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City residents help late-night workers feel safe

For three consecutive school years, Trista Evanitcka spent her homework-free hours working behind the counter of Circle K at 425 Wooster St.

Although she often worked late into the night and early morning, her strong relationship with routine customers and the four security cameras monitoring all activity inside the store typically made her feel safe and protected.

But during one of Evanitcka’s never-ending midnight shifts that stretched until 8 a.m., an encounter with an unreasonable customer would change her mind about unfamiliar faces – and the safety of her workplace.

‘A man I didn’t know walked into the store one night and started talking to me, like most of the customers do,’ Evanitcka said. ‘I didn’t think anything of it until he left and then came back in and pinned me against the soda machine.”

Evanitcka said the man tried kissing her while holding her against her will. But luckily for the Circle K associate, one of her regular customers happened to be in the store at the same time – and responded quickly enough to come to her rescue.

‘[My regular] started yelling at the guy to get out now when he saw what happened and he ended up staying with me until daylight broke,’ Evanitcka said. ‘We have shady characters that come in from time to time, but the regulars make it so I don’t feel unsafe.” ‘ ‘ ‘

Although Evanitcka relies on her regular customers to ease any trepidation she might experience on the job, most convenience stores and gas stations are equipped with video cameras monitoring both the inside and outside of the store in order to ensure their clerks protection.

But as seen by the 16 murders that have taken place as a result of holdups in gas stations and stores in Toledo since 1983 – including last month’s murder of BP gas attendant Matthew Dugan in West Toledo – video cameras do not always guarantee an employee’s safety.

‘I don’t think there is anything you can do to make yourself completely safe, but video cameras can at least be used to identify a [culprit],’ Campus Quarters co-owner Lauren Tobul said. ‘It might make the employees feel safer, but

might not deter someone from robbing.”

Campus Quarters, which serves as both a bar and a carryout convenience store, was robbed at gunpoint roughly two Decembers ago, Tobul said. Although the clerk on duty was uninjured, $206, a pack of cigarettes and an 18 pack of beer were taken from the store around 7:30 p.m. by a 21-year-old male staying at the Best Western Inn right next door.’ ‘ ‘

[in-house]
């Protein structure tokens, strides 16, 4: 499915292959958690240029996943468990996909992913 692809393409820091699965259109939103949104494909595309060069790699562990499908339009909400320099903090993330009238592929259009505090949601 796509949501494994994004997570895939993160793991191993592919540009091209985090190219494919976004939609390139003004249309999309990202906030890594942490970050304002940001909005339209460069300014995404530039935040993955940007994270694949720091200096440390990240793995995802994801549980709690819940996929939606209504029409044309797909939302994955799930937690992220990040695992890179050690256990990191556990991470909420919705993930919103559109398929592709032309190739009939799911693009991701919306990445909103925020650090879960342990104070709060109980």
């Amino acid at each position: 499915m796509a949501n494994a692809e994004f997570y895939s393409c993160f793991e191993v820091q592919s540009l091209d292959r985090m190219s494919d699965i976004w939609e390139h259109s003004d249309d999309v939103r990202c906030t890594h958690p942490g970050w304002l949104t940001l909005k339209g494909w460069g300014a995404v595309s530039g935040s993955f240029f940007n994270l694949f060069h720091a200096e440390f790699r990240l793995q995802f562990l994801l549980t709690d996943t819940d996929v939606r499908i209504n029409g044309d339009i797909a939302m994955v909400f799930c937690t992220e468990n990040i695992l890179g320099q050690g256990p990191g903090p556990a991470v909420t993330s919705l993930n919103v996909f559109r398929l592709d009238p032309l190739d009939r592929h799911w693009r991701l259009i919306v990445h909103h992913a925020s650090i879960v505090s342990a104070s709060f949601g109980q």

‘Since he asked for [cigarettes] our clerk asked for his ID because we always check,’ Tobul said. ‘Instead of his ID, he pulled a gun.’

But because of the clerk’s quick and calm response, he was later able to identify the suspect – who is currently in jail and paying back restitution to the owners of Campus Quarters.

Since the robbery, Tobul and Quarters co-owner Joe Kostelnik have made it a priority to train all their employees for similar situations. Like Circle K, Campus Quarters instructs their clerks to hand over money asked for, wait until the assailant is gone and lock the door before calling the police.

‘Trying to save a case of beer [from being stolen] is not worth [employees’] lives or safety,’ Tobul said. ‘We try not to encourage anyone to be a hero.’

And though the carryout is equipped with four security cameras placed throughout the aisles and behind the counter, Tobul and Kostelnik have gone the extra mile in order to ensure their employees feel safe at work.

‘We talked with all our employees who were concerned about their shifts and offered to come in and sit with them when they feel unsafe,’ Tobul said. ‘Because everyone has a good relationship here, we all look out for each other, which is the best way to protect a place.’

But regardless of the extra measures taken by Campus Quarters to ensure their employees safety, Bowling Green Police Lt. Tony Hetrick said the police should always be contacted when a robbery or shooting occurs.

‘I’ve not seen any murders [as a result of a holdup] since I’ve been here, but that doesn’t mean that it can’t happen,’ Hetrick said.

According to Hetrick, six armed robberies have occurred at cash advance banks in Bowling Green, as well as one at the BP Station on 1670 E. Wooster St. in the last year.

‘The risk [of getting caught for robbery] is higher here because it is harder to get away on foot due to the size of the town,’ Hetrick said. ‘But it still happens and I urge anyone who suspects anything is up to call the police immediately if it does.”

And while there is no guarantee when it comes to the safety of night-shift workers at convenience stores and gas stations, Evanitcka says the residents living in or around Bowling Green keep her reassured when suspicious customers enter Circle K.

‘Between the regular customers and the fact that Wooster is well patrolled by police, I normally feel pretty protected at work,’ Evanitcka said. ‘The fact is, I never really feel unsafe, I just feel that people can sometimes be sketchy.’

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